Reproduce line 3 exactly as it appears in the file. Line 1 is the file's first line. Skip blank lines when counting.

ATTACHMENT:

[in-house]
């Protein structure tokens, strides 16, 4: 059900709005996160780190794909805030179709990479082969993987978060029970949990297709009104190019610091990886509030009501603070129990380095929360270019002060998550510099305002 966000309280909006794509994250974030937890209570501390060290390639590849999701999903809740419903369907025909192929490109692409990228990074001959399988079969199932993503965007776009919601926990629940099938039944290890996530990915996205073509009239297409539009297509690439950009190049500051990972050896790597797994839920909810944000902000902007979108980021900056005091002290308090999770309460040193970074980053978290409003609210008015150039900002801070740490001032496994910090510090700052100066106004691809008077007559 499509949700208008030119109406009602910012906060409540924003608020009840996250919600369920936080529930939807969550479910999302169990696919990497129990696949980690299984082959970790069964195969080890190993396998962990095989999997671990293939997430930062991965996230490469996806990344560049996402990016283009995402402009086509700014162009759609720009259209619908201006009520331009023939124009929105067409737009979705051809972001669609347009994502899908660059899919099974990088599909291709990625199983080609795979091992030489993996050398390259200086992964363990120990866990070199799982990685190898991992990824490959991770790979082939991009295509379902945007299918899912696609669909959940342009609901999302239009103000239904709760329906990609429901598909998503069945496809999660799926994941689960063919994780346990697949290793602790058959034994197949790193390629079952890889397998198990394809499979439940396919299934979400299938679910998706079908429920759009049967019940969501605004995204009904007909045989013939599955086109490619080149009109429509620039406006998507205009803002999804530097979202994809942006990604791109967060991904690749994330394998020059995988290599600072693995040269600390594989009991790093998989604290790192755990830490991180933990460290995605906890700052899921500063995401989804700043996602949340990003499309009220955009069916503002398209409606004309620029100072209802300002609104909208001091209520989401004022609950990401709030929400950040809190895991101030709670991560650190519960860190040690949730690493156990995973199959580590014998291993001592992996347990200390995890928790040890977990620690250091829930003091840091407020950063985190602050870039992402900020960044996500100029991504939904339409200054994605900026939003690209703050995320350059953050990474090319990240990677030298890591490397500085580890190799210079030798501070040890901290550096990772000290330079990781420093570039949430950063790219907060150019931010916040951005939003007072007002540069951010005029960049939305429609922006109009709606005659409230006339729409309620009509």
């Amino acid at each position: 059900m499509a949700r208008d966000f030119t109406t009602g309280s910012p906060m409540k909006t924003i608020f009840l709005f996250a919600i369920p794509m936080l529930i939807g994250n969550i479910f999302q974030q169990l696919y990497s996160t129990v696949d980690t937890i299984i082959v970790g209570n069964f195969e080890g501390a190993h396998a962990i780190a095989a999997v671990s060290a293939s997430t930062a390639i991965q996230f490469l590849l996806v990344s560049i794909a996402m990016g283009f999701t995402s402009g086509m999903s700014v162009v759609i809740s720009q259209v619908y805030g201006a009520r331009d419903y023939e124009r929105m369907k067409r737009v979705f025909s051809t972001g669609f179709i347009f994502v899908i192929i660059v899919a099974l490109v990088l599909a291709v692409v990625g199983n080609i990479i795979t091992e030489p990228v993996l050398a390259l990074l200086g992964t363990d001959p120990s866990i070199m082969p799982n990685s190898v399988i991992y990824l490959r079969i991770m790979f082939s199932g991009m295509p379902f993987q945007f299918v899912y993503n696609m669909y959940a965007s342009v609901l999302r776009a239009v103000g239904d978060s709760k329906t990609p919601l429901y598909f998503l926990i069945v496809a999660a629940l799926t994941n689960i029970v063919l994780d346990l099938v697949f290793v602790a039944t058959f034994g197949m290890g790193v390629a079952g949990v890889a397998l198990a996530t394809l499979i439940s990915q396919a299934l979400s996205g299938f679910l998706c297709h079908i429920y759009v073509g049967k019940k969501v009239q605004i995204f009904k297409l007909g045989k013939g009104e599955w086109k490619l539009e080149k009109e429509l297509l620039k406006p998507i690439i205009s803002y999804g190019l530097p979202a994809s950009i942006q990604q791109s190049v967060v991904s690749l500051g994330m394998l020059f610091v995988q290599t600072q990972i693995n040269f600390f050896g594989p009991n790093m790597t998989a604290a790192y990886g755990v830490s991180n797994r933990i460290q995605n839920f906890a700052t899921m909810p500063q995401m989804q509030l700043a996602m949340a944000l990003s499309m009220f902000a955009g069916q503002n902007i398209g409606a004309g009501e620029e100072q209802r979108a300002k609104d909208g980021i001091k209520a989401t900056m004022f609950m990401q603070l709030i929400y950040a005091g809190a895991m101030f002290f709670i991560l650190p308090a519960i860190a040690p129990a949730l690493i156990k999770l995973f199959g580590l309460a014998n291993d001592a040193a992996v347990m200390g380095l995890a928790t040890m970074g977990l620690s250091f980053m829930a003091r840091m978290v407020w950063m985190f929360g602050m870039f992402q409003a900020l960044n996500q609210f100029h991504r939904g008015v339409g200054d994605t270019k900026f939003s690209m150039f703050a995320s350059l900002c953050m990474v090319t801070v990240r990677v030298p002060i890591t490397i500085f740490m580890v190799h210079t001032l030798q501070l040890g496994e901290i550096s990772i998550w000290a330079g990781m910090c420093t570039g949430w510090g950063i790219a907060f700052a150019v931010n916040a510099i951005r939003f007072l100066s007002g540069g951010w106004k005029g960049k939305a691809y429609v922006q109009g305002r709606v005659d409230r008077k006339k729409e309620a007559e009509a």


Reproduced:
């Amino acid at each position: 059900m499509a949700r208008d966000f030119t109406t009602g309280s910012p906060m409540k909006t924003i608020f009840l709005f996250a919600i369920p794509m936080l529930i939807g994250n969550i479910f999302q974030q169990l696919y990497s996160t129990v696949d980690t937890i299984i082959v970790g209570n069964f195969e080890g501390a190993h396998a962990i780190a095989a999997v671990s060290a293939s997430t930062a390639i991965q996230f490469l590849l996806v990344s560049i794909a996402m990016g283009f999701t995402s402009g086509m999903s700014v162009v759609i809740s720009q259209v619908y805030g201006a009520r331009d419903y023939e124009r929105m369907k067409r737009v979705f025909s051809t972001g669609f179709i347009f994502v899908i192929i660059v899919a099974l490109v990088l599909a291709v692409v990625g199983n080609i990479i795979t091992e030489p990228v993996l050398a390259l990074l200086g992964t363990d001959p120990s866990i070199m082969p799982n990685s190898v399988i991992y990824l490959r079969i991770m790979f082939s199932g991009m295509p379902f993987q945007f299918v899912y993503n696609m669909y959940a965007s342009v609901l999302r776009a239009v103000g239904d978060s709760k329906t990609p919601l429901y598909f998503l926990i069945v496809a999660a629940l799926t994941n689960i029970v063919l994780d346990l099938v697949f290793v602790a039944t058959f034994g197949m290890g790193v390629a079952g949990v890889a397998l198990a996530t394809l499979i439940s990915q396919a299934l979400s996205g299938f679910l998706c297709h079908i429920y759009v073509g049967k019940k969501v009239q605004i995204f009904k297409l007909g045989k013939g009104e599955w086109k490619l539009e080149k009109e429509l297509l620039k406006p998507i690439i205009s803002y999804g190019l530097p979202a994809s950009i942006q990604q791109s190049v967060v991904s690749l500051g994330m394998l020059f610091v995988q290599t600072q990972i693995n040269f600390f050896g594989p009991n790093m790597t998989a604290a790192y990886g755990v830490s991180n797994r933990i460290q995605n839920f906890a700052t899921m909810p500063q995401m989804q509030l700043a996602m949340a944000l990003s499309m009220f902000a955009g069916q503002n902007i398209g409606a004309g009501e620029e100072q209802r979108a300002k609104d909208g980021i001091k209520a989401t900056m004022f609950m990401q603070l709030i929400y950040a005091g809190a895991m101030f002290f709670i991560l650190p308090a519960i860190a040690p129990a949730l690493i156990k999770l995973f199959g580590l309460a014998n291993d001592a040193a992996v347990m200390g380095l995890a928790t040890m970074g977990l620690s250091f980053m829930a003091r840091m978290v407020w950063m985190f929360g602050m870039f992402q409003a900020l960044n996500q609210f100029h991504r939904g008015v339409g200054d994605t270019k900026f939003s690209m150039f703050a995320s350059l900002c953050m990474v090319t801070v990240r990677v030298p002060i890591t490397i500085f740490m580890v190799h210079t001032l030798q501070l040890g496994e901290i550096s990772i998550w000290a330079g990781m910090c420093t570039g949430w510090g950063i790219a907060f700052a150019v931010n916040a510099i951005r939003f007072l100066s007002g540069g951010w106004k005029g960049k939305a691809y429609v922006q109009g305002r709606v005659d409230r008077k006339k729409e309620a007559e009509a």